A related consideration involves the long-term survival and connectivity of the new cells born in the aged brain. Thus far, we have only examined 3- to 4-week-old cells and defined these cells as neurons by double-labeling them with the neuronal marker NeuN. This marker labels an antigen expressed by virtually all mature granule cells. However, even if these neurons are expressing NeuN, it is possible that they are not forming anatomical connections typical of mature granule cells. Two elegant studies, using neuronal tracing in combination with markers to label recently generated neurons, have demonstrated that neurons born in the young adult hippocampus send projections to CA3 pyramidal neurons, as would be expected if these neurons are functionally contributing to hippocampal processes (19, 21) (Fig. 1). Future work directed at determining the longevity, connectivity, and ultimately the functional status of recently generated and existing granule cell neurons in the aged brain will be critical for understanding what role this process might have in age-related memory loss and whether promoting neurogenesis could help in treating cognitive impairment.

While we await further studies, it may also be timely to consider an alternative explanation of our results and other new findings. Most notably, an elevation in markers of neurogenesis was recently reported in humans with the age-related memory disorder Alzheimer's disease [(38); and see Shors Perspective]. Thus, endogenous mechanisms in both normal and pathological aging are capable of stimulating hippocampal neurogenesis. It is reasonable to ask whether such mechanisms could have an unexpected deleterious effect in the context of an aged brain. Is it possible that neurogenesis, or key factors that regulate neurogenesis, represent a case of antagonistic pleiotropy, referring to biological adaptations that have evolved for the advantage(s) they confer in youth but may have deleterious effects later in life? It is interesting to note that exposure to sensory-rich environments, which increases the birth of new hippocampal granule cells in both young and aged rodents, also results in increased expression of amyloid precursor protein (APP) in young rats (39) and induces greater amyloid plaque formation in transgenic mouse models of Alzheimer's disease (40). Although the soluble APP fragments generally promote cell survival, neurite outgrowth, and synaptogenesis in young rats, excess insoluble aggregated amyloid is a feature of the signature pathology of Alzheimer's disease and animal models thereof (41).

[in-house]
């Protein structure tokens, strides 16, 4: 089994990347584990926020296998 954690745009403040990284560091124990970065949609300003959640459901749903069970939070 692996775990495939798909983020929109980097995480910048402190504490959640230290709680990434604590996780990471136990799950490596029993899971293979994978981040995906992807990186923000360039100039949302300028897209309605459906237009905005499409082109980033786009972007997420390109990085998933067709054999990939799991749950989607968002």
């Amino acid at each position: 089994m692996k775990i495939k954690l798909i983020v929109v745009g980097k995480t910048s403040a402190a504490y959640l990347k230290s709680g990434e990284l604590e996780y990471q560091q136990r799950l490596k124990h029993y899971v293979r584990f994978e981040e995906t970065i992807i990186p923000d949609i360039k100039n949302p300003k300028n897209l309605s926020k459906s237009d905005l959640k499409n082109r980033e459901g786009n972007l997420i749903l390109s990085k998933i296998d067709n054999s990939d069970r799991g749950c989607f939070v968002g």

In the context of normal aging, it is important to consider other neurobiological changes associated with hippocampal dysfunction that may have a secondary effect on the survival of cells born in the GCL. For example, there is strong evidence that oxidative stress is increased in cognitively impaired relative to cognitively unimpaired aged Long-Evans rats (12). In order to combat such cellular stress, certain survival factors might be up-regulated in the dentate gyrus, an effect that could influence the survival of recently generated hippocampal cells in turn. Growth factors such as brain-derived neurotrophic factor (BDNF) have been implicated in the survival of hippocampal granule cells during development and in the adult brain (42, 43). Moreover, BDNF mRNA expression is significantly elevated in Long-Evans rats as a function of age, and hippocampal BDNF expression is inversely correlated with spatial learning abilities among aged rats (44).

Conclusion Back to Top

An important goal for future work will be to determine the characteristics of the cellular environment in the aged brain that are responsible for the birth, differentiation, and integration of new neurons born in the hippocampal formation. One issue will be to clarify the parameters of neuronal turnover in the dentate gyrus in aged Long-Evans rats: Does the neuronal cell cycle differ as a function of age and/or cognitive status? Does increased cell death accompany the elevated neurogenesis that we observe in the dentate gyrus of aged cognitively impaired rats? Preliminary work using cDNA microarrays indicates that expression of cell cycle regulatory genes and genes involved in neuronal differentiation can be distinguished in aged rats with impaired or preserved cognitive function. Future experiments using these new molecular techniques in combination with both novel and established behavioral paradigms should prove very informative for determining the functional status of hippocampal circuitry in the aged brain, and will help yield an understanding of the possible role of new neurons in overcoming cognitive decline in old age.

February 16, 2005
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  45. This work is supported by the National Institute of Aging, grant numbers PO1-Ag-09973 (M.G.) and F32-AG19601 (J.L.B.).
Citation: J. L. Bizon, M. Gallagher, More Is Less: Neurogenesis and Age-Related Cognitive Decline in Long-Evans Rats. Sci. Aging Knowl. Environ. 2005 (7), re2 (2005).

Cell cycle restriction by histone H2AX limits proliferation of adult neural stem cells.